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Article from ADMIN 59/2020
In the news:Nextcloud Hub now supports end-to-end encryption, Three major threats to Linux discovered, Linux Kernel 5.8 is now available, BootHole patched for CentOS

Nextcloud Hub Now Supports End-to-End Encryption

The pandemic has caused many admins and users to migrate from public to on-premise, private clouds. And with Nextcloud being one of the most capable and popular solutions, the developers have made it such that it includes support for all the features you need.

One new feature is the production-ready support of end-to-end encryption. This new addition should be considered a must-have for extremely sensitive information (such as social security numbers, medical information, etc.). What the developers have done is create an encryption solution that works with the server never having access to the unencrypted files or keys. Users pick a folder and encrypt that folder locally (via the newly released version of the desktop client). Once a folder is encrypted via the desktop client, any file contained within is no longer available on the server, so it cannot be shared via the standard, built-in tools.

Although the encrypted files are no longer available to the server, they are available to the synced clients. So when users have multiple clients connected to their Nextcloud account, they'll be able to access those encrypted folders from the desktop (or mobile) client (but not from the server).

According to Nextcloud: "Organizations that demand the utmost security need a true enterprise solution that doesn't require users to manually exchange encryption keys and long, complex passwords or share large, encrypted volumes. Nextcloud is first to market with an integrated, secure technology to keep a subset of highly sensitive files cryptographically secure even in the worst case of an undetected, full server breach."

Find out more from Nextcloud's official release statement (

Three Major Threats to Linux Discovered

In less than a week, it has been reported that Linux has been found to be vulnerable to three different attacks. This should come as no surprise, given the steady rise in popularity Linux has enjoyed over the last year.

The first attack is a cryptomining distributed denial of service (DDoS) attack named Lucifer. This hybrid DDoS botnet was first known for infecting Windows machines with Mondero cryptomining bots. That attack is now scanning for and infecting Linux servers and desktops. The Linux version of the Lucifer botnet has the same capabilities as the Windows version, but can also be used in HTTP-based DDoS attacks.

The next attack, dubbed FritzFrog, is another botnet that was discovered breaching SSH servers since January 2020. This bot, written in Golang, has been found to target systems within the government, education, and finance sectors. FritzFrog assembles and executes its payload in-memory. Once on a system, FritzFrog communicates, via an encrypted channel, using over 30 commands. The malware then spawns multiple threads to facilitate replication, deployment, and growth. Guardicore Labs ( has created a script that can detect FritzFrog infections.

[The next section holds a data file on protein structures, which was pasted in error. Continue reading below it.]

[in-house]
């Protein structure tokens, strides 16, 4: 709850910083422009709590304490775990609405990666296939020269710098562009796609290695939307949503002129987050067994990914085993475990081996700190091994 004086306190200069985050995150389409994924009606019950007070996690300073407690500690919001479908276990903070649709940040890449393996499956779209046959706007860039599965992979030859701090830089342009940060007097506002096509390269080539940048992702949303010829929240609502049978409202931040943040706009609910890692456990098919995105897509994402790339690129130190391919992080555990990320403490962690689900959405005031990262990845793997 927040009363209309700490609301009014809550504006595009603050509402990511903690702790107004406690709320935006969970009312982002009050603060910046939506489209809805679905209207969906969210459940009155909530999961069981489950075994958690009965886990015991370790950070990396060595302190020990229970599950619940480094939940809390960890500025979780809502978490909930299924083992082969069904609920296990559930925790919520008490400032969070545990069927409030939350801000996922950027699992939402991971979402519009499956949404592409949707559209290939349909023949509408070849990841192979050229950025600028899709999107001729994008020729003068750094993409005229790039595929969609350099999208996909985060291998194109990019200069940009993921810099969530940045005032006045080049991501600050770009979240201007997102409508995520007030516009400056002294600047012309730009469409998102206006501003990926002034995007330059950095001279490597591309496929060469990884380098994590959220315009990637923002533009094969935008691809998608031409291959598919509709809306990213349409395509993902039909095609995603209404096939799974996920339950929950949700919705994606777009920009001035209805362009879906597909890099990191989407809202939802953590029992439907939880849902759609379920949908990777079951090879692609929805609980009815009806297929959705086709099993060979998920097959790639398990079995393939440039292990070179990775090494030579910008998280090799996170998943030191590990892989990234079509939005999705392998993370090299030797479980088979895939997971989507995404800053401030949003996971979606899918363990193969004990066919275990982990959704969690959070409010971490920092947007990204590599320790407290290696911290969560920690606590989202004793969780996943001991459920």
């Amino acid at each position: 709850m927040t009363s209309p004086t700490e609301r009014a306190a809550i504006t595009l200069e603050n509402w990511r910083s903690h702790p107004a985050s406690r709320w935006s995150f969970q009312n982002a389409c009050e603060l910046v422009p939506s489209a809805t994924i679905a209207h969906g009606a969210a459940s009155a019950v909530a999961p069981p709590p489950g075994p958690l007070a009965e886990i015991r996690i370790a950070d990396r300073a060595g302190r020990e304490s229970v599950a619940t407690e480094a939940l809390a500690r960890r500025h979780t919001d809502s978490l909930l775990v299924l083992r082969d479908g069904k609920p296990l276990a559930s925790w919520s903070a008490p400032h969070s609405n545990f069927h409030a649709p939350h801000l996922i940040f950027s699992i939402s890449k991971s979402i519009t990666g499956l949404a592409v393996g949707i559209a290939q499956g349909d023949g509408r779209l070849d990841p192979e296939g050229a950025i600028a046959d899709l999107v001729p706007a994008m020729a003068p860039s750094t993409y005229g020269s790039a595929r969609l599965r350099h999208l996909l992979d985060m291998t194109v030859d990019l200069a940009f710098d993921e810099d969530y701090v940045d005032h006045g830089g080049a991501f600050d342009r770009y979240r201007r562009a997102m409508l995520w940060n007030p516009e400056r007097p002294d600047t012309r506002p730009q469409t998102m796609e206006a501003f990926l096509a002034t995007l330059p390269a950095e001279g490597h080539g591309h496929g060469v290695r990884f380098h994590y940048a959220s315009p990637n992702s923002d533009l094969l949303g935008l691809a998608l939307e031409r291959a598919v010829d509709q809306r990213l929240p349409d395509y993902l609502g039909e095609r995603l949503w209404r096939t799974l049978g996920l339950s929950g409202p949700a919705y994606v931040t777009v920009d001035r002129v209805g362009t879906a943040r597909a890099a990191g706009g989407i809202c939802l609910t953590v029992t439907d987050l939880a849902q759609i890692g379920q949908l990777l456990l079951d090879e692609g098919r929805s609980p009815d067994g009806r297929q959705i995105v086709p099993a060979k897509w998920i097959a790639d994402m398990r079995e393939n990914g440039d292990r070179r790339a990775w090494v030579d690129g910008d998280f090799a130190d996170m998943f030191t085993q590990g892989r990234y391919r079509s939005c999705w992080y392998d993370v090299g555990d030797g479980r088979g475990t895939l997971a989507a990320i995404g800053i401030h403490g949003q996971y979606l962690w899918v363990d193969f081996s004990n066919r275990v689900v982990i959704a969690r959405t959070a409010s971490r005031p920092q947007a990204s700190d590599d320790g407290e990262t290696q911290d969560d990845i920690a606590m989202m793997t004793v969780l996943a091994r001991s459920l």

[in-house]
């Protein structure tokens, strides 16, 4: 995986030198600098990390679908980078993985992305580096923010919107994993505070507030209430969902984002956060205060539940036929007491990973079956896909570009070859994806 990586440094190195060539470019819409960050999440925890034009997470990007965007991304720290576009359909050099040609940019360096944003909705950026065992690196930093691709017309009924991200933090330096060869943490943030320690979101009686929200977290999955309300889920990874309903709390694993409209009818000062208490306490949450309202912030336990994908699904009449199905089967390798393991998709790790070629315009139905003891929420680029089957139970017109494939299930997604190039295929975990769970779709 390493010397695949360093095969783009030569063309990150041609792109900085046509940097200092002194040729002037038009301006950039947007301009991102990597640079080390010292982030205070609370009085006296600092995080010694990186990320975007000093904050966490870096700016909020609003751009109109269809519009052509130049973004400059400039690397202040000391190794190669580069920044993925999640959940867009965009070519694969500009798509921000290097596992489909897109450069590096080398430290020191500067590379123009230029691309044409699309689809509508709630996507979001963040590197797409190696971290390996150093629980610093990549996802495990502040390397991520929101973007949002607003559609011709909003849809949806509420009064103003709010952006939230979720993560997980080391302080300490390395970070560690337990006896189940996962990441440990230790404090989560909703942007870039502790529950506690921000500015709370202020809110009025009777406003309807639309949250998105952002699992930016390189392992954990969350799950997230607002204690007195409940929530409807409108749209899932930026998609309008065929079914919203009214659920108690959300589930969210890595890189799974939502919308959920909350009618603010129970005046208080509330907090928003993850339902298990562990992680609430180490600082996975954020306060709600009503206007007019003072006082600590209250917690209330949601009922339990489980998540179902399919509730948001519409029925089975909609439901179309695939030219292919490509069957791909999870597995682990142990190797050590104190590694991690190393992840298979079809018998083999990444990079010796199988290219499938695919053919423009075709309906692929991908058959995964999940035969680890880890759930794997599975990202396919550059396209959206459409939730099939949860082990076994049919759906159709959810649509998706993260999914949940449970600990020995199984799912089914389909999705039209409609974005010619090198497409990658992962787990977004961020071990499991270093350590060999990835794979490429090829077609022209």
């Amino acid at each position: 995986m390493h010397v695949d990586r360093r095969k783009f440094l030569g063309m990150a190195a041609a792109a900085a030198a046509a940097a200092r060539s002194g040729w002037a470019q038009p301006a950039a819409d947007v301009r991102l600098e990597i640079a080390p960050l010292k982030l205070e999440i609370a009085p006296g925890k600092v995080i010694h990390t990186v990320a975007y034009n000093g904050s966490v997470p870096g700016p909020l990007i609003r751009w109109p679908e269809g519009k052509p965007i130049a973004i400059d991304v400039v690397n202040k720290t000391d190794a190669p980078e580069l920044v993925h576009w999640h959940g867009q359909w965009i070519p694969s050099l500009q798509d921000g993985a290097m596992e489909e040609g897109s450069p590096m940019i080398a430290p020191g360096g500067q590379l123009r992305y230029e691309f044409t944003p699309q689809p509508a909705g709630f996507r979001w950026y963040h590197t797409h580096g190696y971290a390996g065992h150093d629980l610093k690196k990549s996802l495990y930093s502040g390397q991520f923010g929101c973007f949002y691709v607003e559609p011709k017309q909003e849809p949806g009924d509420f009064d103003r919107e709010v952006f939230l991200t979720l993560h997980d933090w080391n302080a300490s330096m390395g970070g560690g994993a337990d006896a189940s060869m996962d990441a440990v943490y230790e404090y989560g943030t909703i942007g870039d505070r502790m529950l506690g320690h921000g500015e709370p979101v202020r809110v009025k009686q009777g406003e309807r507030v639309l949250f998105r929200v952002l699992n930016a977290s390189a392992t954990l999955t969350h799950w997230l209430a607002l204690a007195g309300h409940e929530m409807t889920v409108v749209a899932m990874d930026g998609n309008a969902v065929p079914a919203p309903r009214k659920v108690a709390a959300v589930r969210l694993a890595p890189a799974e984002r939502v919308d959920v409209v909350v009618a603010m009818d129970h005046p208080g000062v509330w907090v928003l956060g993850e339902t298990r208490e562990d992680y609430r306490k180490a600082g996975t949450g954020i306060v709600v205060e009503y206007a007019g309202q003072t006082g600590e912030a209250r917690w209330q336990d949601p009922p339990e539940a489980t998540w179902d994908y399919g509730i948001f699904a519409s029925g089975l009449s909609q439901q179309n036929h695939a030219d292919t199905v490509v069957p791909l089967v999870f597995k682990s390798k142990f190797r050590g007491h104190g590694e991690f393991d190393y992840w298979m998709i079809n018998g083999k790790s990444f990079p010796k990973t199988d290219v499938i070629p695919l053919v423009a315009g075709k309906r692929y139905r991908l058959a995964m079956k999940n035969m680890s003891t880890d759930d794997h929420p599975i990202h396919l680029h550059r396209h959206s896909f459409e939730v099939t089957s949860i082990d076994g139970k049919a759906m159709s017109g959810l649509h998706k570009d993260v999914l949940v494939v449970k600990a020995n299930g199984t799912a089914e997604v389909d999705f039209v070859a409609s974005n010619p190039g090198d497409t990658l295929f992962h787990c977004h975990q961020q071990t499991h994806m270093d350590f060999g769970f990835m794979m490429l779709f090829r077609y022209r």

Finally, Drovorub is a toolset that creates a backdoor on Linux machines that enables file downloads and uploads, as well as the execution of commands as root, and port forwarding of network traffic. Worst of all, Drovorub implants a kernel rootkit, which is enhanced with additional capabilities. To mitigate Drovorub, admins are warned to upgrade their Linux systems immediately (including the kernel). If your servers and desktops are running any kernel newer than 3.7, you should be safe. Of course, 3.7 is quite an old kernel, so chances are good you are already free from the effects of this malware.

Linux Kernel 5.8 Is Now Available

Linus Torvalds (the creator of Linux) has called the 5.8 kernel ( the "Biggest release of all time." That kernel is now available for installation.

The majority of the 5.8 kernel is code cleanup, driver support, security improvements, and low-level optimizations, which translates into not a lot of user-facing features. To put this into perspective, Torvalds said:

"But again, 5.8 is up there with the best, despite not really having any single thing that stands out. Yes, there's a couple of big driver changes (habanalabs and atomisp) that are certainly part of it, but it's not nearly as one-sided as some of the other historical big releases have been."

Some of the new features include support for Qualcomm Adreno 405/640/650, AMDGPU TMZ, Tiger Lake SAGV, POWER10 CPUs, Arm SoC, Tiger Lake Thunderbolt (for Intel's Gateway SoCs), as well as a new AMD Energy Driver.

Although you might be tempted to upgrade to the new 5.8 kernel, remember that your distribution of choice may not include their own supported drivers and patches. Because of this, you might not want to jump right in and install the latest kernel on a production machine. Install 5.8 on a test platform and kick the tires before you decide to go ahead on migrating any mission critical machine.

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